From a calculation point of view, ductile design and strength design are the most straightforward, since the response of the “soft” structure can be calculated from simple considerations of the geometry of the “rigid” structure. In shared-energy design, both the magnitude and distribution of the collision forces depend on the deformation of both structures, making the analysis more complex.

A recommendation for the force-deformation relationships for denting tubular members is offered in NORSOK N-004. The deformation mode of a column in a collision, described as a dent, is assumed to consist of a flattened part and an undamaged part. The dented region is modeled by an idealized yield-line model. It is assumed that the tube is flattened at the area of direct contact with the ship and that flattening decreases in adjacent triangular regions in the direction of the fixed ends of the member (Figure 2).

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Figure 2: Yield-line model of dented tube.

Figure 3 shows the recommended resistance curve for an unstiffened column. The indentation and impact force are dimensionless.

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Figure 3: Resistance curve for local denting.

Alternatively, the resistance may be calculated from the following: where axial compressive force, axial compressive resistance, of contact area, of column, depth, thickness, and strength.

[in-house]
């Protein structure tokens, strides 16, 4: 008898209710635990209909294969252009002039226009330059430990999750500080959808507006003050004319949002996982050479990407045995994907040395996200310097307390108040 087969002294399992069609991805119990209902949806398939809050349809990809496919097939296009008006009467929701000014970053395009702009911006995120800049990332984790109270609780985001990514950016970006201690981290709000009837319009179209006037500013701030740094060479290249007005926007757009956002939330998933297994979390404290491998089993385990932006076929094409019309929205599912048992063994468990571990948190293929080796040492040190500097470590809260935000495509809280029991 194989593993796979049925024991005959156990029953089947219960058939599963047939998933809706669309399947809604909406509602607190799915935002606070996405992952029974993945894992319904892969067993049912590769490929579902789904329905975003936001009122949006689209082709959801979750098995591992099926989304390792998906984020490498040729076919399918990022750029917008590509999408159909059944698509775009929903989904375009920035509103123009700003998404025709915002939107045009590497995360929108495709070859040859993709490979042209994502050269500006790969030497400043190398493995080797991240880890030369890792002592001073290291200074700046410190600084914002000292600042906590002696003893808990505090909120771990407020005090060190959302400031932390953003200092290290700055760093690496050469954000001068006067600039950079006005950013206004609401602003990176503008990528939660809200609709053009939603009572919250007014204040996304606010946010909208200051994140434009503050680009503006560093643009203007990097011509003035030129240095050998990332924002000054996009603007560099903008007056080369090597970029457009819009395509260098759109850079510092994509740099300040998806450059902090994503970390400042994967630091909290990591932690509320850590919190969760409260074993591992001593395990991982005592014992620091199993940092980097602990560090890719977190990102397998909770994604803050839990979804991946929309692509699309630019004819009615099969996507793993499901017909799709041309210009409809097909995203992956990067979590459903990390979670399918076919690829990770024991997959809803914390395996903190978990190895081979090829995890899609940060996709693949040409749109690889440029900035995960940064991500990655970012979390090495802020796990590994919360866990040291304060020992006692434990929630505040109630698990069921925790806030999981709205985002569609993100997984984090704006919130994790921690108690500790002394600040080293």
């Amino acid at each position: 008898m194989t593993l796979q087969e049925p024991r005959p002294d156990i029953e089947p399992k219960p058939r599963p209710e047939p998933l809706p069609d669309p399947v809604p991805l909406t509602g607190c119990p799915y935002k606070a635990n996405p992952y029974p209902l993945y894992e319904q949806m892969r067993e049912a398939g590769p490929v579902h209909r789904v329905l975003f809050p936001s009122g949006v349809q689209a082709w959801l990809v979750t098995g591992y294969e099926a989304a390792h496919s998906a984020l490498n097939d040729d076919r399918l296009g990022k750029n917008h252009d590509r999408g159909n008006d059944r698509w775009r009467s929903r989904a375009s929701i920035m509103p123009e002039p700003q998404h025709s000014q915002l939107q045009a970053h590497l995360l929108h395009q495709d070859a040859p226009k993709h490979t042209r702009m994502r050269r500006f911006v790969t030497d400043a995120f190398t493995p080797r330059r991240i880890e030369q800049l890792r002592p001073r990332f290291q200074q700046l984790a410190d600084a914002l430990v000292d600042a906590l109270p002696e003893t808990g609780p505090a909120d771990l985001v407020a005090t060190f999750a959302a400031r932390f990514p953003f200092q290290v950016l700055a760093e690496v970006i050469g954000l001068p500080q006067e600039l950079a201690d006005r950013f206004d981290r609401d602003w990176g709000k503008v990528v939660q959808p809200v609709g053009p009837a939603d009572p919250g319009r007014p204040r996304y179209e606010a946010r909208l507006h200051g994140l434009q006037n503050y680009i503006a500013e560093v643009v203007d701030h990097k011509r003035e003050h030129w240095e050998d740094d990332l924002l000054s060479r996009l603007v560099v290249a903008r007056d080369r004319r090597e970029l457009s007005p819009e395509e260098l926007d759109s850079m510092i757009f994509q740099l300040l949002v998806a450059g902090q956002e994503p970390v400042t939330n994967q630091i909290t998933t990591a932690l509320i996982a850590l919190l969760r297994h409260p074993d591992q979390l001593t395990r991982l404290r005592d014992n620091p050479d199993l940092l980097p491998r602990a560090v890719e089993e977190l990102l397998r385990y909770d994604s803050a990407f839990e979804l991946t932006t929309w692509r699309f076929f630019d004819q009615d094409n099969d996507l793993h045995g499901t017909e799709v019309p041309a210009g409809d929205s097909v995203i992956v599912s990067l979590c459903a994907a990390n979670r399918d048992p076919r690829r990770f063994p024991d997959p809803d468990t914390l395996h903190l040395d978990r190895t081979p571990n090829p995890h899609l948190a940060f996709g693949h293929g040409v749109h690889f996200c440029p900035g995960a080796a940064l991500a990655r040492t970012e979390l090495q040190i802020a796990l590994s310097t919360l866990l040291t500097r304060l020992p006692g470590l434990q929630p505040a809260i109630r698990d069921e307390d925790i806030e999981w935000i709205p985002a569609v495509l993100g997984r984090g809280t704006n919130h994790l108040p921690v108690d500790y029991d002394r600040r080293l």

Special attention has been paid in the present study to the following three assumptions adopted in the application of NORSOK N-004.(1)The deformation behavior of the ship is not taken into consideration.(2)Because of the stress concentrations, the tubes are usually strengthened near the connection points between adjacent members by increasing their wall thickness; however, in NORSOK N-004, the tube is assumed to have a single wall thickness over its full length.(3)The elastic characteristics of the whole platform are not taken into consideration.

To evaluate these assumptions, in the present study, a series of numerical simulations were carried out.

3. Collision Scenario and Finite Element Models

In line with the stated aims of this study, numerical simulations were divided into two parts: Part A—verifying the NORSOK Standard N-004;Part B—investigating the buffering effect of the elastic response of the jacket platform.

3.1. Part A—Verifying NORSOK Standard N-004

The collision scenario was defined as a situation in which a supply vessel strikes a tubular leg segment of the jacket platform side-on at a constant velocity of 2 m/s.

3.1.1. Finite Element Model of Supply Vessel

In order to investigate the influence of the vessel’s stiffness on the resistance-indentation relationship, both the rigid model and ductile model were used. The principal dimensions of the supply vessel are given in Table 1.

tab1
Table 1: Principal dimensions of reference vessel.

For the model, the midsection of the cargo deck was chosen as the part of the vessel that strikes the platform. Table 2 lists the principal dimensions of the mid-section part of the vessel that was modeled. Figure 4 indicates its location on the vessel.

tab2
Table 2: Principal dimensions of mid-shipside model.
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Figure 4: Supply vessel midsection model.